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3  Demography

Population ageing refers to a fall in the proportion of children in the population and a rise in the proportion of older people. It reflects the transition from relatively high fertility and mortality rates to relatively low fertility and mortality rates. These changes lead to a rise in the median age of the population - the age which splits the population into equal numbers of people younger and older.

Population ageing is likely to accelerate after 2011 as the large numbers of people born during the two decades after the Second World War turn 65 (which is a standard defining point for the older population). In 1950, the median age was 30 years. In 2009, the median age had climbed to 37 years. Statistics New Zealand medium population projection (2008-base) has a median age of 44 years in 2060.

In Figure 3.1, the bulge of the post-World War II baby boom can be seen moving up through the age groups. The role of the baby boom in reducing the median age (the age at the 0.5 proportion in the figure) can be clearly seen from 1945 (or a few years earlier) to 1965 (or a few years later). The generally rising median ages are shown in Table 3.1

Figure 3.1 - Proportions of population in each 5-year age group
Figure 3.1 - Proportions of population in each 5-year age group.
Source: Statistics New Zealand
Table 3.1 - Changes in population age structure
Age group 1900 1920 1940 1960 2005 2025 2045 2060
  Percentage distribution
Under 15 33 30 27 33 21 19 17 16
15-64 63 65 64 59 67 63 59 58
65 and older 4 5 9 8 12 19 24 26
Ratio of under 15 to 65+ 8:1 6:1 3:1 4:1 1.7:1 1.0:1 0.7:1 0.6:1
Median age (years) 23 26 30 26 36 42 43 44

Source: Statistics New Zealand, Series 5 projection

Another way to depict population ageing is by using population pyramids (Figure 3.2). Here, the bottom-heavy pyramids show the effect of the post-war baby boom in 1950, giving way to more balance in 2000. The older age groups fill out as we move further into the 21st century.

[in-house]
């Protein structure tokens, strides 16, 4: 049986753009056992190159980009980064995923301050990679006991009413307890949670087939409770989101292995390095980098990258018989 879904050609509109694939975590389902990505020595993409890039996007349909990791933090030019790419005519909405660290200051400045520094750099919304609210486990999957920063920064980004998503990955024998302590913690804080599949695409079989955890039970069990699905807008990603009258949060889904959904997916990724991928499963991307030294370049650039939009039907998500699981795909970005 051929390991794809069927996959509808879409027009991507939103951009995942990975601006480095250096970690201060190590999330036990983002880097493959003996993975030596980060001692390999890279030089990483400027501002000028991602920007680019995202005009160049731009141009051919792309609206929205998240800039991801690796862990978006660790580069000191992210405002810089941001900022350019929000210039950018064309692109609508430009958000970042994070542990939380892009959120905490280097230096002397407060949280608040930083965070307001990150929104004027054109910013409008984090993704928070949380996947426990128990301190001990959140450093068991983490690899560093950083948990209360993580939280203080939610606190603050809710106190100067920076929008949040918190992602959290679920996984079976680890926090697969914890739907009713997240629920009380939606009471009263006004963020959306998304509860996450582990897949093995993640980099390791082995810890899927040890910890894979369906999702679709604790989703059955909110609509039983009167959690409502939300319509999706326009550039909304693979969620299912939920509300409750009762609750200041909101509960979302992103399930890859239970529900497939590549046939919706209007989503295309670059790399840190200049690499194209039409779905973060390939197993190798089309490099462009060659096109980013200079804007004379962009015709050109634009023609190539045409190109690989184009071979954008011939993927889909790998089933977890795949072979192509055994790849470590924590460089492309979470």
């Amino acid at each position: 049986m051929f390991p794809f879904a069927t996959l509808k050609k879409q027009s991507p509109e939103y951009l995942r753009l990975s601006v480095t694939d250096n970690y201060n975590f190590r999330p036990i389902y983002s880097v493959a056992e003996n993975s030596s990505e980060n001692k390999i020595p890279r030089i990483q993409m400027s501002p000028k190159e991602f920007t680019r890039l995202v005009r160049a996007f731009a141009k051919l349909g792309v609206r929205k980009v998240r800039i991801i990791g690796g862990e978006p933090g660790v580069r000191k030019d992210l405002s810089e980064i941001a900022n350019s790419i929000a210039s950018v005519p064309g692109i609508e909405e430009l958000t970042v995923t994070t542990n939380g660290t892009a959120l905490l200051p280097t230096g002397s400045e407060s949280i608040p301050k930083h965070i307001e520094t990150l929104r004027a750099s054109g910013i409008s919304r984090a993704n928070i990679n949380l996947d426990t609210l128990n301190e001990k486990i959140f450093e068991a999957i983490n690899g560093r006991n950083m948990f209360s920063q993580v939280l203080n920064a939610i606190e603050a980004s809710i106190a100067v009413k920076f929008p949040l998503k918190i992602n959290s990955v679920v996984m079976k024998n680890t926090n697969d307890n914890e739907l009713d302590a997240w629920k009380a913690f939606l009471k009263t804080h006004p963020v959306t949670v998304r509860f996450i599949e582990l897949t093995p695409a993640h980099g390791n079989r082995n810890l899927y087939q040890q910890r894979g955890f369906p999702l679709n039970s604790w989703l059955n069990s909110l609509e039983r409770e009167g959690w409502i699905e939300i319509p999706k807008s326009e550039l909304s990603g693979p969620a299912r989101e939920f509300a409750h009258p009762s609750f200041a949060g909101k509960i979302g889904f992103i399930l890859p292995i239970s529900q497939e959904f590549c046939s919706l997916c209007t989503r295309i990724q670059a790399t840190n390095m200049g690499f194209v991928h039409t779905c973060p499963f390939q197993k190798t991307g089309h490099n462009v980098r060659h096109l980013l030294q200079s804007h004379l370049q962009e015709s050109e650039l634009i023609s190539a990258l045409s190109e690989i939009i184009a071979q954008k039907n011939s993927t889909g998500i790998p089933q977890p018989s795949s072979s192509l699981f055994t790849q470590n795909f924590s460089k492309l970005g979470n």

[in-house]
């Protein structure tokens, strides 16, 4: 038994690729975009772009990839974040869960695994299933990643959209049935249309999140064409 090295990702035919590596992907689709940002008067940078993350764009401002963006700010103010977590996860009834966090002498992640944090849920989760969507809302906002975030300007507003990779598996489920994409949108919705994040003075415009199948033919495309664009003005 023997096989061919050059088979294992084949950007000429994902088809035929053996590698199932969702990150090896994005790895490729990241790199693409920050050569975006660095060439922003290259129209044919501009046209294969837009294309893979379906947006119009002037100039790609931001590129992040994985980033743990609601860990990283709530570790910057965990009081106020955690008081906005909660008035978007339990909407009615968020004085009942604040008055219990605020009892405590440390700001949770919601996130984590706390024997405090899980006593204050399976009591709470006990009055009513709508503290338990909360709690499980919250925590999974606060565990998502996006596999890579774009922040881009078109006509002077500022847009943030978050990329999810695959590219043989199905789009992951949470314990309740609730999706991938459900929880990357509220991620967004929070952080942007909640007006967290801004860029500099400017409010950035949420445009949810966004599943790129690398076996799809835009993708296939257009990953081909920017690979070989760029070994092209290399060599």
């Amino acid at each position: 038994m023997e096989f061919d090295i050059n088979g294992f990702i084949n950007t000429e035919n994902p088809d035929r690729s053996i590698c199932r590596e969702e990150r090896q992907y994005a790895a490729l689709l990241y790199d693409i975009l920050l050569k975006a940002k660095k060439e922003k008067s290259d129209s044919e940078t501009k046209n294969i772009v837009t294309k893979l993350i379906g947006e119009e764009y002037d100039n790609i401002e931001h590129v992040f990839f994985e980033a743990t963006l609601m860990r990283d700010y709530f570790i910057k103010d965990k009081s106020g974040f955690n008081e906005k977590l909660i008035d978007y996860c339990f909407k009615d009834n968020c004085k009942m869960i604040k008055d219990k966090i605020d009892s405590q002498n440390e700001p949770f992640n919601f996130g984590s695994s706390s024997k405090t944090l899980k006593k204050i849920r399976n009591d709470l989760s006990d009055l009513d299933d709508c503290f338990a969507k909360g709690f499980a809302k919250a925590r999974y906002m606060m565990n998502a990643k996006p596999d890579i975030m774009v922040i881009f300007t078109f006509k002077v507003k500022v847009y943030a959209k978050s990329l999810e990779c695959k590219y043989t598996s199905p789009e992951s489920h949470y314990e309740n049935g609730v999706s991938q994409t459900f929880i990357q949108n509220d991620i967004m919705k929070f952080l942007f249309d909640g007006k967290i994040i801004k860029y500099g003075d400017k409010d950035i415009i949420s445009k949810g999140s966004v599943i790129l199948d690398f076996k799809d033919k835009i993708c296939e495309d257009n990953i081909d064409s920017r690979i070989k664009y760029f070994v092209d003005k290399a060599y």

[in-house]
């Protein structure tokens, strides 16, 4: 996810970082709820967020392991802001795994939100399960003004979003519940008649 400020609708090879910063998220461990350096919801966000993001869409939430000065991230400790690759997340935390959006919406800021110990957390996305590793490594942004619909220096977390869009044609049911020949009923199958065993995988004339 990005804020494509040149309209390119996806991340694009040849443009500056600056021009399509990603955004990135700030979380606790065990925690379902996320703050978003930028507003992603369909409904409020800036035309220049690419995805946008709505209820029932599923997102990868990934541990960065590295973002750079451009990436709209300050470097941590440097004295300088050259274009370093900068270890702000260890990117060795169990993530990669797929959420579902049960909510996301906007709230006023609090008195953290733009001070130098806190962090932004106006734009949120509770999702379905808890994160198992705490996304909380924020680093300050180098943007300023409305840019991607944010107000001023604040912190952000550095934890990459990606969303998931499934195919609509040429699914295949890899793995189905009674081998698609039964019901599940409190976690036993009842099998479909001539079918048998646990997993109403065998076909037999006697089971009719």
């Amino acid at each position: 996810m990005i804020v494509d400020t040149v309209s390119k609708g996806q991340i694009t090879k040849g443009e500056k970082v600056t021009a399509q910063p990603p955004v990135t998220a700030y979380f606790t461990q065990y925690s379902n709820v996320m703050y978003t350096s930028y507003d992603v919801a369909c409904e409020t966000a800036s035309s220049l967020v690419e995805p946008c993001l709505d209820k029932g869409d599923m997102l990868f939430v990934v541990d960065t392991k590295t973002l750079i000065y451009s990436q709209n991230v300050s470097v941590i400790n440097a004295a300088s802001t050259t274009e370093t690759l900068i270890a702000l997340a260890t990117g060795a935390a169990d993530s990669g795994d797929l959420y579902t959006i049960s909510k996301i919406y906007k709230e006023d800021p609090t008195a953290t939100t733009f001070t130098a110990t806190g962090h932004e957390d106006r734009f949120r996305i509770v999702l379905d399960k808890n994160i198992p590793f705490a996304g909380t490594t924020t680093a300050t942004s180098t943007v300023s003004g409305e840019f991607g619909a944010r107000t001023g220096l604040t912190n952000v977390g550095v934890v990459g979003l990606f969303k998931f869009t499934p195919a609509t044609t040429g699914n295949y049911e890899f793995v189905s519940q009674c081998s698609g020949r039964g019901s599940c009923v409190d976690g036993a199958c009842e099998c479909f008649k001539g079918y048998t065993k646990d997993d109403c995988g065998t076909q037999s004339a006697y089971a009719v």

Figure 3.2 - The changing shape of New Zealand’s population (% of the total)
Figure 3.2 - The changing shape of New Zealand’s population (% of the total).
Source: Statistics New Zealand, Series 5 projection

The reason the population is ageing is that families have become smaller and people are living longer. The trend of falling fertility was reversed for two decades or so from the end of World War II. During this baby boom, the total fertility rate peaked at 4.3 births per woman in 1961. This baby boom tended to make the population younger than it would otherwise have been in the latter half of the 20th century. It will also accelerate ageing over the coming two decades of the 21st century. After that, the population is likely to revert to trend ageing. In other words, the baby boomers are not the cause of population ageing (it will continue after they are gone), but they will speed it up over the next two decades. The first of the post-war baby boomers start turning 65 in 2011 and these numbers grow until 2030.

This shift towards relatively more old people and relatively fewer young people has implications for economic growth, for government revenue and spending and the public debt position, for internal migration, housing, family structures and the care of the elderly.

The 2009 Statement deals with the implications of ageing on tax, spending and net debt. These fiscal indicators depend crucially on Statistics New Zealand's population projections. This part of the paper deals with how these are calculated, how the assumptions are set, and how sensitive the projections are to assumption changes.

The population projections used in the 2009 Statement, as in the 2006 Statement, are in aggregate form and do not break out various ethnic groups. Ethnic projections do exist (albeit over a shorter horizon), but were not used in the 2009 Statement. The latest period life tables have a Māori/non-Māori difference of life expectancy at birth of 8.6 years for males and 7.9 years for females.[4] Māori life expectancy has been lower than European life expectancy since our statistics agency has been collecting the numbers. Māori have been catching up in terms of longevity and the gap between death rates over most of the life span is no longer widening. Poverty, unemployment, and lifestyle choices all play a part in maintaining the gap. A steadily growing economy and low unemployment will help to close this gap.[5]

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